by Dr. Perry Brimah
The media is awash with passionate, intellectual outputs, decrying Nigeria’s President signing the anti-gay bill into law.
The Senate passed this since December 2011. The bill has been on the President’s desk since May 2013, when the House passed it; he just got to signing it.
Here are some peculiar points to note in this matter.
Timing of the Protest against the Signing
The 13th hour timing is totally off. This bill has been on Nigeria’s Presidents table for months. Some of us have written and expressed our minds in relation to this topic, prior to his signing the bill.
Recently there was an initiation of legislation to punish so-called facebook activists. People responded promptly and prevented legislation moving forward in that case.
If Nigerians seriously opposed this anti-gay bill, we should likewise have moved forward firmly and strongly against the initial stages of it passing the senate and House before it got signed. Protests after the last minute are simply not serious.
These are Anti-Democratic Protests
For those who believe in our western styled democracy, the anti-gay bill got signed into law following due democratic process. Challenging it at the thirteenth hour questions our character and abidance with democratic process.
Nigerians love breaking and disobeying laws. Do we really believe in democracy or do we silently push for authoritarian rule? We voted in lawmakers, they proposed the bill, the house and senate who represent us overwhelmingly voted for the bill, this was passed to the President, who signed in the bill ‘we’ presented as represented by our representatives.
To challenge this bill will be to challenge the entire democratic process and system. I would go for that. I am interested in an entire review of the western democratic model we have adopted. It is however conflicting and disingenuous to pick on single items that are the direct consequence and product of the democratic system ‘we’ believe in, and demand the President single-handedly veto the best results.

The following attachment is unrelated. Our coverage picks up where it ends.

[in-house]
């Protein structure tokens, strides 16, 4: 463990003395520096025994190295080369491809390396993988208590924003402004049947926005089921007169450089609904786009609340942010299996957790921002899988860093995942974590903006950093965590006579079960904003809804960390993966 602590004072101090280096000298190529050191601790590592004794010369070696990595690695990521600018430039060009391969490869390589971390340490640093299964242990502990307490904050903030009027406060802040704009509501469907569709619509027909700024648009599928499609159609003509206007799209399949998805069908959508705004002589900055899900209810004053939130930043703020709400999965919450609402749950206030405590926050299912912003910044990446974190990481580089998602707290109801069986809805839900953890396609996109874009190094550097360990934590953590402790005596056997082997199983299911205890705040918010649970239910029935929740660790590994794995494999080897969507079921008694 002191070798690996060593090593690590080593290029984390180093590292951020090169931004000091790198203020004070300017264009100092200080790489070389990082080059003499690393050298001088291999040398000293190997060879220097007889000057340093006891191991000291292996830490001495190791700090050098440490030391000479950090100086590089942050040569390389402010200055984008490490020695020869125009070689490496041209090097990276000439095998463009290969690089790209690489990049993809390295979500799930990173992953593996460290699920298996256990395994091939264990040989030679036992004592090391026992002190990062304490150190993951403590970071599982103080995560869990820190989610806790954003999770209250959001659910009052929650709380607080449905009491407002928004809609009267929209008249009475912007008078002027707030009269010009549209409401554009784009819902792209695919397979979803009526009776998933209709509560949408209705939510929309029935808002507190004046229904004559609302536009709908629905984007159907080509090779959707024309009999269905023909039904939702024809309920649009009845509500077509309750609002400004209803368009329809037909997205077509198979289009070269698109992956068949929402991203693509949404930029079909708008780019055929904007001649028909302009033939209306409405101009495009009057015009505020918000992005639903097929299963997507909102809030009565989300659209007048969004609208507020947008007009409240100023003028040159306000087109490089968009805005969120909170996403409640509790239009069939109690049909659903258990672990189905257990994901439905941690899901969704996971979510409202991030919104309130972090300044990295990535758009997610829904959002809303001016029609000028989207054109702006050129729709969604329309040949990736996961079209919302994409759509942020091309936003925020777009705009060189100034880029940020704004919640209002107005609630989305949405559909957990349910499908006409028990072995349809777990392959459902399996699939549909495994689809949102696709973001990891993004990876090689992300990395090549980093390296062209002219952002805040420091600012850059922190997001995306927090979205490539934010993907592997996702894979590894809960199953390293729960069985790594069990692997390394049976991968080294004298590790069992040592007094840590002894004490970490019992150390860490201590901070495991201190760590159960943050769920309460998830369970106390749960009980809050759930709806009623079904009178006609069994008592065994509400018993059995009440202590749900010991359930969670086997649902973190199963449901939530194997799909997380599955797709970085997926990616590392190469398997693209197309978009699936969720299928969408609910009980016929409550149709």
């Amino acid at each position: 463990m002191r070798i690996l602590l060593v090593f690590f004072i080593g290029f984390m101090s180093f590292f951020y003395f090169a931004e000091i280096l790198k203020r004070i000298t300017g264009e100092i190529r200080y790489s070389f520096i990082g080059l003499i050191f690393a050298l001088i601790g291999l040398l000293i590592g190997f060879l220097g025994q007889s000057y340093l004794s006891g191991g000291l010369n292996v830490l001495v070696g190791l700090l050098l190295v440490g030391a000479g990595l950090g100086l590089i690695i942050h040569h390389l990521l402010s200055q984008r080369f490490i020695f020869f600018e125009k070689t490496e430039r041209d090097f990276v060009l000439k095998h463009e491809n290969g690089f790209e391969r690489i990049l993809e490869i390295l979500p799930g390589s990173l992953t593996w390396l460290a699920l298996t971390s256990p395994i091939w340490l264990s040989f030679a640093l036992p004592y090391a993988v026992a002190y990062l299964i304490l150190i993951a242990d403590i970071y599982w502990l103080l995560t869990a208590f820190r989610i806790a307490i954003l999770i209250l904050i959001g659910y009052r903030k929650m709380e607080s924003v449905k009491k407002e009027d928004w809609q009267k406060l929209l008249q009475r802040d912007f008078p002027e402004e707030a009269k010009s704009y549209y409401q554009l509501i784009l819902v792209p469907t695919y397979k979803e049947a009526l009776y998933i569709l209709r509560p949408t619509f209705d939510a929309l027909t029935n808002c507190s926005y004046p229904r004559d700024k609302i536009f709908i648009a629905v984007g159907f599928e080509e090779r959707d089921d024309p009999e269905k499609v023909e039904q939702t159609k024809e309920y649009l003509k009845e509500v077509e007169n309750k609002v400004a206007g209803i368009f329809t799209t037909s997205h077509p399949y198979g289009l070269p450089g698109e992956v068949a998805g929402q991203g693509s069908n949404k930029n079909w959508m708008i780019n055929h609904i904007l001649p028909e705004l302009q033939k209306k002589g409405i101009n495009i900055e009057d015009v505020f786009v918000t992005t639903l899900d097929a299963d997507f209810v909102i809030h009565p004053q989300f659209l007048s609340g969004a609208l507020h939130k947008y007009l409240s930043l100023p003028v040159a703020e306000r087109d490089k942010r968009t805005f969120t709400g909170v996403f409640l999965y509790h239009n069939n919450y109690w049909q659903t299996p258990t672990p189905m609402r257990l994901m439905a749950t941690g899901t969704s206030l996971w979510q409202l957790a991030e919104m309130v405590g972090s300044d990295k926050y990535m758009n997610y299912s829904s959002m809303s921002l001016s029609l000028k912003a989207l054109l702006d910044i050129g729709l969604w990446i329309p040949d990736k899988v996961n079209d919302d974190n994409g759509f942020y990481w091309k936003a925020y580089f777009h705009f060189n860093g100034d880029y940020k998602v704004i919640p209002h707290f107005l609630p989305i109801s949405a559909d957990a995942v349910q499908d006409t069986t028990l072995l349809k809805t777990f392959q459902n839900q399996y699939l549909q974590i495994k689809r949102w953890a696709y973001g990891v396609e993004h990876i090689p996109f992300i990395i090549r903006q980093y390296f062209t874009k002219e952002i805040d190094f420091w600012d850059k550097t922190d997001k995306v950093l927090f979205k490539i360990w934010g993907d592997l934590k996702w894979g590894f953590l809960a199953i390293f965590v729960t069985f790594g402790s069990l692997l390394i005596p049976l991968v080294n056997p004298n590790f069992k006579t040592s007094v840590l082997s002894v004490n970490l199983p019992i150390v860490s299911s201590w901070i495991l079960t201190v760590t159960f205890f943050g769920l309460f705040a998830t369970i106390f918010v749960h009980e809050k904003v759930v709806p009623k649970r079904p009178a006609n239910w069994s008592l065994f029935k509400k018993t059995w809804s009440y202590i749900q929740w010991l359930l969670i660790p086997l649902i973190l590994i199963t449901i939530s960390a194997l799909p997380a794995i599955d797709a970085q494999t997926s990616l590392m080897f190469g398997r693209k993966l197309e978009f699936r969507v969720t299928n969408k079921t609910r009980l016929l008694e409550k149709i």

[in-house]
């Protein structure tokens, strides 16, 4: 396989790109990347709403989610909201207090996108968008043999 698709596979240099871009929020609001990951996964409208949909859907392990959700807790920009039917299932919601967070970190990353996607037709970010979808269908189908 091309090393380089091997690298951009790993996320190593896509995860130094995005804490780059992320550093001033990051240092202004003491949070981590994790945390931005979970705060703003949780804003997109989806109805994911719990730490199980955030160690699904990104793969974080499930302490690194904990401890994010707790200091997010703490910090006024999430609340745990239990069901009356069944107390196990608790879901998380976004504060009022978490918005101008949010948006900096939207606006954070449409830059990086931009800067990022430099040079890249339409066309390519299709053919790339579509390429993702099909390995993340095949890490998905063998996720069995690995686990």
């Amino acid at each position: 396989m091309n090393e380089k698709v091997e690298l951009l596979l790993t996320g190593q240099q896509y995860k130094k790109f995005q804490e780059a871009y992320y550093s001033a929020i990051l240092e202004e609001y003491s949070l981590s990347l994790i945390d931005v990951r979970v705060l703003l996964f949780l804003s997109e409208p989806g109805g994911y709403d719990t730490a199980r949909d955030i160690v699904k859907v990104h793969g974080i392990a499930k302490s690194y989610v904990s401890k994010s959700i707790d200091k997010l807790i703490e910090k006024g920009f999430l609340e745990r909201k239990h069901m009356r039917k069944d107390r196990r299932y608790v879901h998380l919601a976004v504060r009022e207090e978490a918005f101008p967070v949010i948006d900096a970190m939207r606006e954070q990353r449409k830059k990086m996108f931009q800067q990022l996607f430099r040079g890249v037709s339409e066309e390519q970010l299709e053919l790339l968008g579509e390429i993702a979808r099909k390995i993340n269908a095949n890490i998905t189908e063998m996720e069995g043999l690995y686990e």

Do we likewise wish him veto all majority senate and House choices?
Universal Human Rights?
What is that? Nations choose their rights as best applies to them or as is defined by religions. There is no such thing as universal rights. This is an illusion that usually starts from a 5 man lobby in a western country.
Are there rights for a single woman to marry two men if all consent? Are there rights for limitless polygamy? Are there rights of brothers marrying sisters or fathers daughters?
As odd as these might seem, these are ‘legitimate’ rights of consenting adults so long as religious boundaries and principles are not employed.
Marriage is a religious institution, owned and defined by the religions. It is not a natural or biological one. Incest is religious terminology and not scientific or biological restriction.
Adults can demand rights to incestual relationships. People who do not believe in God are actually demanding such rights.
Therefore rights must be determined by societies in keeping with their cultures and religions and what they can handle.
There is a limit to what Africa can handle and test.
So far, the societal health and herd social implication of long term, prevalent homosexual relationship is just being determined. How this impacts children, heterosexuals, the society at large.
The cost for utilities, etc…The cost of extra, third and fourth orientation bathrooms. Tasking healthcare costs being felt in the western world, secondary to the additional risks of MSM (Male-Sex-Male) anal sex.
Teaching little children new definitions of marriage, banning words like ‘mom’ and ‘dad,’ and the like, as is required and being instituted in true plurisexual societies.
These are complex equations the western world is just figuring out.
We must admit that the signing of this bill was a true dividend of democracy… at its best. I believe opposed Nigerians should respect the law and process of our ‘beloved’ democracy. Or be more honest and challenge democracy itself and the nations that constitute the larger Nigeria if those who wish Jonathan did not sign, desperately wish to have their revered ‘western universal laws,’ enforced in some new western culture nationettes, that reject the more popular African socio-culture.
This is my advice. Democracy did this, not Jonathan.
This is not one case where we can throw jabs at Joe.
The opinions expressed in this article are solely those of the author.